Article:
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Clara Barton founded the American Red Cross. Known as the "Angel of the Battlefield," she cared for the wounded during the Civil War and helped gather identification records for the missing and the dead. After becoming familiar with the work of the International Red Cross in Europe, Barton organized a similar group in the United States in 1881.
Jean Henri Dumant, Swiss humanitarian, established and brought recognition to the Red Cross. He first proposed a voluntary relief services operation in 1863. Clara Barton founded the American Red Cross. The organization is authorized by congressional charter, requiring it to provide disaster relief. Local offices provide services in their communities. The American Red Cross is privately funded, with headquarters in Washington, DC. Since 1986 the international operation is known as the International Movement of the Red Cross and the Red Crescent. It has independent affiliates, such as the American Red Cross, in most countries of the world. The international operation has headquarters in Geneva, Switzerland. It has received the Nobel Peace Prize three times, in 1917, 1944, and 1963.
Detail of Clara Barton monument at Antietam National Battlefield, with red cross formed of a brick from the home where she was born.
During The Battle of Antietam September 17, 1862 Clara Barton brought supplies and nursing aid to the wounded on this battlefield
This act of love and mercy led to the birth of the present American National Red Cross
This symbolic red cross has been made from a brickfrom the chimney of the home where Clara Barton was born at North Oxford, Massachusetts on Christmas Day, 1821
Arriving at the northern edge of the infamous "Cornfield" at about noon, Clara Barton watched as harried surgeons dressed the soldiers' wounds with corn husks. Army medical supplies were far behind the fast-moving troops at Antietam Battlefield. Miss Barton handed over to grateful surgeons a wagon load of bandages and other medical supplies that she had personally collected over the past year.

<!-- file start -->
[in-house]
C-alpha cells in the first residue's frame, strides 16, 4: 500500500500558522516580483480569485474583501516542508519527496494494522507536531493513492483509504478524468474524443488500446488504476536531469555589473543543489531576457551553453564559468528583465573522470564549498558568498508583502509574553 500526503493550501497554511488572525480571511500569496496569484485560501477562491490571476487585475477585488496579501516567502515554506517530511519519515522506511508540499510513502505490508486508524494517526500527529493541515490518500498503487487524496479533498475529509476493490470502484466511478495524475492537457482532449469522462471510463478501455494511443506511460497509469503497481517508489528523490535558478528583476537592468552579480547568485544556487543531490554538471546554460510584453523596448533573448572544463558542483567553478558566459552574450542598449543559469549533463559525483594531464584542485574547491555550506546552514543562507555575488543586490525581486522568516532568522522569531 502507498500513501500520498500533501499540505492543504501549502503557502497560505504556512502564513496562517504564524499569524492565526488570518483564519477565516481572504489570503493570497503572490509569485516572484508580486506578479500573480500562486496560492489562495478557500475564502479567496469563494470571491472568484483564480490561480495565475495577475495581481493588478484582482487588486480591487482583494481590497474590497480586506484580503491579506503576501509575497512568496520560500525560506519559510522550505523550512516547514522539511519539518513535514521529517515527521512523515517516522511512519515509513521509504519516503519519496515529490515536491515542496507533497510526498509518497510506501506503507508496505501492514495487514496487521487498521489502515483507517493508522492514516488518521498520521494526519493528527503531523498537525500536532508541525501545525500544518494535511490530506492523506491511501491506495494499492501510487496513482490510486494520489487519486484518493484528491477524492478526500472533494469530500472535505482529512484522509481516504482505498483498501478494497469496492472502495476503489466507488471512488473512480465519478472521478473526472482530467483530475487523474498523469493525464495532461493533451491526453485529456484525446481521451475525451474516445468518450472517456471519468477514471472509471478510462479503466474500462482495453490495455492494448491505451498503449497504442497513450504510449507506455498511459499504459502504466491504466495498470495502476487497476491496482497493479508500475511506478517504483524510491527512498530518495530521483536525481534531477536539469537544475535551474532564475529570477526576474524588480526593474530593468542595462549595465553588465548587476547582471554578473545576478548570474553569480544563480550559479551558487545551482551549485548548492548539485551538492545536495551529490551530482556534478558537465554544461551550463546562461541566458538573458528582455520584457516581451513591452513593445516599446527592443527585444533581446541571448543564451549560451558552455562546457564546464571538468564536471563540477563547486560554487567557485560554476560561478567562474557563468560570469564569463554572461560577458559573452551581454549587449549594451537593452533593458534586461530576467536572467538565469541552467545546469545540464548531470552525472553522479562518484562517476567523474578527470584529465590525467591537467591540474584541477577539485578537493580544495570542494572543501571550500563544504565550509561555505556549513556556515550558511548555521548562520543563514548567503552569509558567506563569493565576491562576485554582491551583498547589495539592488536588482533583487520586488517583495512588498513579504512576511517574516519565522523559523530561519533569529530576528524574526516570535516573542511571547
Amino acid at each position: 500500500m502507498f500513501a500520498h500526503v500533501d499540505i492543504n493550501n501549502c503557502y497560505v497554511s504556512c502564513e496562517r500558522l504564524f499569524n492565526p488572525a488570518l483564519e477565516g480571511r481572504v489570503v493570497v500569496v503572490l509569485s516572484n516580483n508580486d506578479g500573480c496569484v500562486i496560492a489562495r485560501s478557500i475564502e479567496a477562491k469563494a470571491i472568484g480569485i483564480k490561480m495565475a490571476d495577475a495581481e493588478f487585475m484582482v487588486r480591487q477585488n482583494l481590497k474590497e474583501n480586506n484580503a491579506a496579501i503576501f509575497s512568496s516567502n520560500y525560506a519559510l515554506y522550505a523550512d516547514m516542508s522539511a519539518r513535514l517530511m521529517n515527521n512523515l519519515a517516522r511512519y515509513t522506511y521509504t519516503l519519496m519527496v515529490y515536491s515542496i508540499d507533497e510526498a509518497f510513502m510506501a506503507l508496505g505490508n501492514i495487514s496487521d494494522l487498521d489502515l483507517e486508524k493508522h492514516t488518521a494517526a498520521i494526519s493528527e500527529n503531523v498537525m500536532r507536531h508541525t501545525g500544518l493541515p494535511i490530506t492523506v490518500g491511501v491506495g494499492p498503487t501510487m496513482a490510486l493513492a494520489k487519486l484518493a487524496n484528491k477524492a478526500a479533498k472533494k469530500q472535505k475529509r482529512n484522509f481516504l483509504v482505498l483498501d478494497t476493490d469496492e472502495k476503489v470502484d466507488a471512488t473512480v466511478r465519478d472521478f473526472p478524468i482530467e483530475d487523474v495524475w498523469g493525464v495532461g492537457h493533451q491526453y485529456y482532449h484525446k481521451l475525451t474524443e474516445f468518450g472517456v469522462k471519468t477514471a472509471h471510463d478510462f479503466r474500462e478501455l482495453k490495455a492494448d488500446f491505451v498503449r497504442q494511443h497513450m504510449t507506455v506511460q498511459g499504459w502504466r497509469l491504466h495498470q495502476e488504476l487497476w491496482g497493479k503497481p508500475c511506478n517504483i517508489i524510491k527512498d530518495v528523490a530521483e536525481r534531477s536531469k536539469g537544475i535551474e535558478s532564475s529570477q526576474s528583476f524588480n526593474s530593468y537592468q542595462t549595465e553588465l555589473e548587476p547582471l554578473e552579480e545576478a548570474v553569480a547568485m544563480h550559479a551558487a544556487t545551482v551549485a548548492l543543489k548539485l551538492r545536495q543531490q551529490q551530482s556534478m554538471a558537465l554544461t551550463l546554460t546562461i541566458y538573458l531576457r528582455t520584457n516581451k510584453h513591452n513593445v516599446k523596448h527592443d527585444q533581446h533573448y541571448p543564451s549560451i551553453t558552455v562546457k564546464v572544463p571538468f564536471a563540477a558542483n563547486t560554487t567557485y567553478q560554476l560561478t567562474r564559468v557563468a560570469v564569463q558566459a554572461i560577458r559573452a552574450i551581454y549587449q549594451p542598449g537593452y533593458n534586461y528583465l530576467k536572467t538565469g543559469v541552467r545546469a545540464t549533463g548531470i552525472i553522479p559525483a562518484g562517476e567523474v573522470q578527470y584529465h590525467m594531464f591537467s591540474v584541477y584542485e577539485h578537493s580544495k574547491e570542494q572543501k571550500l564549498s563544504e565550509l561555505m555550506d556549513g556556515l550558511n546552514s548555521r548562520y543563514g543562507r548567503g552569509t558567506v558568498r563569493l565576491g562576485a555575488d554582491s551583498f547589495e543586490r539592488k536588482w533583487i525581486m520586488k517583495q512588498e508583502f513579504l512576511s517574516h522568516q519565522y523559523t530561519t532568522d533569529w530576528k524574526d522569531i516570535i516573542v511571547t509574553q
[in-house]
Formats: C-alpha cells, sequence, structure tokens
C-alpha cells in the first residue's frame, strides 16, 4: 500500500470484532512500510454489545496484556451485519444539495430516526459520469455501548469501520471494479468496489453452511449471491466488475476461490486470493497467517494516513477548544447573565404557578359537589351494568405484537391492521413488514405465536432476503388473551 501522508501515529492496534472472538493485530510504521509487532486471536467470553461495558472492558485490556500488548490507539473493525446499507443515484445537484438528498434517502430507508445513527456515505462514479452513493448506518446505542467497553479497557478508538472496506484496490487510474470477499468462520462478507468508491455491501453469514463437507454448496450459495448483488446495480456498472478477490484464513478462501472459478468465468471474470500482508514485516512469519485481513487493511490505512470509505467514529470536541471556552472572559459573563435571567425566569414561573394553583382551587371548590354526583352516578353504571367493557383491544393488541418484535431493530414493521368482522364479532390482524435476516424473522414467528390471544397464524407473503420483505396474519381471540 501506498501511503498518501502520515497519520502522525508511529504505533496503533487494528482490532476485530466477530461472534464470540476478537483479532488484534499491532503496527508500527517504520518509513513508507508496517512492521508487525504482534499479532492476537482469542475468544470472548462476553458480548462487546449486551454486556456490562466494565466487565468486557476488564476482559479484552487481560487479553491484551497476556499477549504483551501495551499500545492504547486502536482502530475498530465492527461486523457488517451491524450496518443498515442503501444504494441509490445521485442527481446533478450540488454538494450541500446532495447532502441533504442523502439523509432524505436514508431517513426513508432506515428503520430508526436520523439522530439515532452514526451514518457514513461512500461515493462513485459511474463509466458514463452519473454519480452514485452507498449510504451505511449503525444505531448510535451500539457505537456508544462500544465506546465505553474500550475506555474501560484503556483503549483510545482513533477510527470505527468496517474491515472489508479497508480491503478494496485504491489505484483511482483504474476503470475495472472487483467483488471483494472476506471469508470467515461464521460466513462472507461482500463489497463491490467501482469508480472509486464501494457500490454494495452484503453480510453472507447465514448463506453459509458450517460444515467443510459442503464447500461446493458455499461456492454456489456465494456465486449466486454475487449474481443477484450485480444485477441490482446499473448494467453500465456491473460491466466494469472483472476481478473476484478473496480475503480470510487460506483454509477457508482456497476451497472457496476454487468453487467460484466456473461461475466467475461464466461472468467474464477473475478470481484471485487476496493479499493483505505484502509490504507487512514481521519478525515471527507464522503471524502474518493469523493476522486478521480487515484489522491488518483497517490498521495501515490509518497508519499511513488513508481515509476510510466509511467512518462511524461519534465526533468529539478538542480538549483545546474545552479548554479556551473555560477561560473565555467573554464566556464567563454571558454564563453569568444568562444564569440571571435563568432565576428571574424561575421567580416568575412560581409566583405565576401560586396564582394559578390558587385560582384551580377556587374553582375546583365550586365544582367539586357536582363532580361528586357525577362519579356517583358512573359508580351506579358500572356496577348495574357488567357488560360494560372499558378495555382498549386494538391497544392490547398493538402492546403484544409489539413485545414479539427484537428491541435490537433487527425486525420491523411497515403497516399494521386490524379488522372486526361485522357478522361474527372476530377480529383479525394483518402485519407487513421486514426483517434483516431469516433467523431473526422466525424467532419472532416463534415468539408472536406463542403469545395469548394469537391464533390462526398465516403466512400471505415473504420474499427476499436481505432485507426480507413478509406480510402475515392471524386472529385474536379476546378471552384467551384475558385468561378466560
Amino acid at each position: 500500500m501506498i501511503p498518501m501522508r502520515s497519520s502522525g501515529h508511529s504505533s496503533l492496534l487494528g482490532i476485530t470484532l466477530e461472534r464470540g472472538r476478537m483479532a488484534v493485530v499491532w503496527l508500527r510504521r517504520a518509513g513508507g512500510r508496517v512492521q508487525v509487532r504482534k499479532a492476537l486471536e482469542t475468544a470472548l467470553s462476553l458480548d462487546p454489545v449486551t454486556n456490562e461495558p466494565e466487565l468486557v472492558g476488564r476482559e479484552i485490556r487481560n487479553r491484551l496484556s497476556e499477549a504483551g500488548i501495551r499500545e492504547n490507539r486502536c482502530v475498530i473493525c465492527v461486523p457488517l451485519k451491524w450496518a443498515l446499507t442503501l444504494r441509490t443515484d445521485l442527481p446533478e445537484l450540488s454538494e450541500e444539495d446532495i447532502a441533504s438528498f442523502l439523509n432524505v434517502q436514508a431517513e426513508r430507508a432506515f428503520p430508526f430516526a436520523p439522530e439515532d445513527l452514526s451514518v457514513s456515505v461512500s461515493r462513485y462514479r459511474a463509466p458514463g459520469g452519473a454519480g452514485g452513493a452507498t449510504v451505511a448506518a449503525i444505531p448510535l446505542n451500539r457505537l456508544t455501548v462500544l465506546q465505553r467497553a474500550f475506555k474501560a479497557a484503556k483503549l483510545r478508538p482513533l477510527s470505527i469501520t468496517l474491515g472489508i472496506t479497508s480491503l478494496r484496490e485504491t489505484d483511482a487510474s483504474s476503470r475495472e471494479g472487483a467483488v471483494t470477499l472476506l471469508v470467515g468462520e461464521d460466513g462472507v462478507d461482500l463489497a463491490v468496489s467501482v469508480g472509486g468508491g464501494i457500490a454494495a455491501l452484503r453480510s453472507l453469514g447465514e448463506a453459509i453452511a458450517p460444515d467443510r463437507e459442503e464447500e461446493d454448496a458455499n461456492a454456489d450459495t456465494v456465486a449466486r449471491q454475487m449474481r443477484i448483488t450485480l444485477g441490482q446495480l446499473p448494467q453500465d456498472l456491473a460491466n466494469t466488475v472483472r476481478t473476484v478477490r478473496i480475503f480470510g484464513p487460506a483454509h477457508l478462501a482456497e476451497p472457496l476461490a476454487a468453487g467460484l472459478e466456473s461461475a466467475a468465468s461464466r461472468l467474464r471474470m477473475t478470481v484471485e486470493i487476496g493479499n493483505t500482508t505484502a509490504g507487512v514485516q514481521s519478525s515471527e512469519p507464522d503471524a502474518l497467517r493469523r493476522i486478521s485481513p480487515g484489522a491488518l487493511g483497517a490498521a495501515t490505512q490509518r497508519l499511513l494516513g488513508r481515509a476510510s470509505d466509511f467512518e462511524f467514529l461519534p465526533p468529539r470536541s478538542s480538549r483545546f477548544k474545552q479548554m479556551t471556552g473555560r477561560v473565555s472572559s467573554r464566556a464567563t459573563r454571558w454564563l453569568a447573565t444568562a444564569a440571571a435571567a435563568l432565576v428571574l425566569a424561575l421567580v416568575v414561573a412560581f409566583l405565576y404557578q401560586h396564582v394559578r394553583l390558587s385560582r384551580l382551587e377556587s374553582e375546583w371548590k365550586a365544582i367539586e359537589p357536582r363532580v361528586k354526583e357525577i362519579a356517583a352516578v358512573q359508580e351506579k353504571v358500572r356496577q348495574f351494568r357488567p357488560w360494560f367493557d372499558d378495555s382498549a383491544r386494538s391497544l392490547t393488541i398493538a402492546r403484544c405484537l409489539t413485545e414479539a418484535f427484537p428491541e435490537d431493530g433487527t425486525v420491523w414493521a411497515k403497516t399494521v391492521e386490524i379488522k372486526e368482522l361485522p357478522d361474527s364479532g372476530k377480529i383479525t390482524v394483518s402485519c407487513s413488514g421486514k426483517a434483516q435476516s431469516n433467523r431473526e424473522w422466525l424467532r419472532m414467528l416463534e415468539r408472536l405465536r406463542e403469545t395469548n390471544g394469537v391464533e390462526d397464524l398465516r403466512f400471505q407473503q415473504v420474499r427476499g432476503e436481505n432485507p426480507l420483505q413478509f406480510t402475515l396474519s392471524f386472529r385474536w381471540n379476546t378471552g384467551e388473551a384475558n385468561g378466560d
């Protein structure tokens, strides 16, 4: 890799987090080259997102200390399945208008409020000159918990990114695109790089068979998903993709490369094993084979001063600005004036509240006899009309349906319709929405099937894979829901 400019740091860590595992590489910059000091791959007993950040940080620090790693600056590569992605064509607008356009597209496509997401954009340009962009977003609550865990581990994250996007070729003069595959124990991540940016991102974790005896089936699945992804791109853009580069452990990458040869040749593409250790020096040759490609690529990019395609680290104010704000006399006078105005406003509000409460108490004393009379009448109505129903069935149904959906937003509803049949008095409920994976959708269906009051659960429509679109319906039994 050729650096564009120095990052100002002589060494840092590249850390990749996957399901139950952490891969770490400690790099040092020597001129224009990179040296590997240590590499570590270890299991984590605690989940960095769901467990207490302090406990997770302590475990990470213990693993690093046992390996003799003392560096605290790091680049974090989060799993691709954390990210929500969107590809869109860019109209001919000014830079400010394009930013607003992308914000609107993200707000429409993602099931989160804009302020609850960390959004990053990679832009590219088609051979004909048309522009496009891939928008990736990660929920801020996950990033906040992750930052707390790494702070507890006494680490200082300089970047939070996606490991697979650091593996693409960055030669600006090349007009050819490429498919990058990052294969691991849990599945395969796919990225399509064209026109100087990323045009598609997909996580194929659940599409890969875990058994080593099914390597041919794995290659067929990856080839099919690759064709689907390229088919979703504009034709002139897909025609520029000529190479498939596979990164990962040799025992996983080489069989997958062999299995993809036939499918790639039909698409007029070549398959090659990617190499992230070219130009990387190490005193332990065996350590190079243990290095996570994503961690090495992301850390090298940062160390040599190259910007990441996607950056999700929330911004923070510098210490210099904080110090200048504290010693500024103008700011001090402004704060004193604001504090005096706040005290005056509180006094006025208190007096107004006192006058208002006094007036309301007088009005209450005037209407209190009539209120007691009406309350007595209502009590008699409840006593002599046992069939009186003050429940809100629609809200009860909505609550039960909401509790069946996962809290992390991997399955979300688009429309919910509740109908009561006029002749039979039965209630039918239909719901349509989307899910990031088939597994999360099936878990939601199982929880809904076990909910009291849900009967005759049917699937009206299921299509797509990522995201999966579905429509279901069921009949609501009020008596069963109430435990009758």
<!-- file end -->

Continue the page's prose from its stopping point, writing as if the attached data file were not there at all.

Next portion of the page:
Then Miss Barton got down to work. As bullets whizzed overhead and artillery boomed in the distance, Miss Barton cradled the heads of suffering soldiers, prepared food for them in a local farm house, and brought water to the wounded men. As she knelt down to give one man a drink, she felt her sleeve quiver. She looked down, noticed a bullet hole in her sleeve, and then discovered that the bullet had killed the man she was helping.
Undaunted, the unlikely figure in her bonnet, red bow and dark skirt moved on—and on, and on. Working non-stop until dark, Miss Barton comforted the men and assisted the surgeons with their work. When night fell, the surgeons were stymied again—this time by lack of light. But Miss Barton produced some lanterns from her wagon of supplies, and the thankful doctors went back to work.
Miss Barton's timely arrival at the battlefield was no easy task. Only the day before, her wagon was mired near the back of the army's massive supply line. Prodded by Miss Barton, her teamsters drove the mules all night to get closer to the front of the line.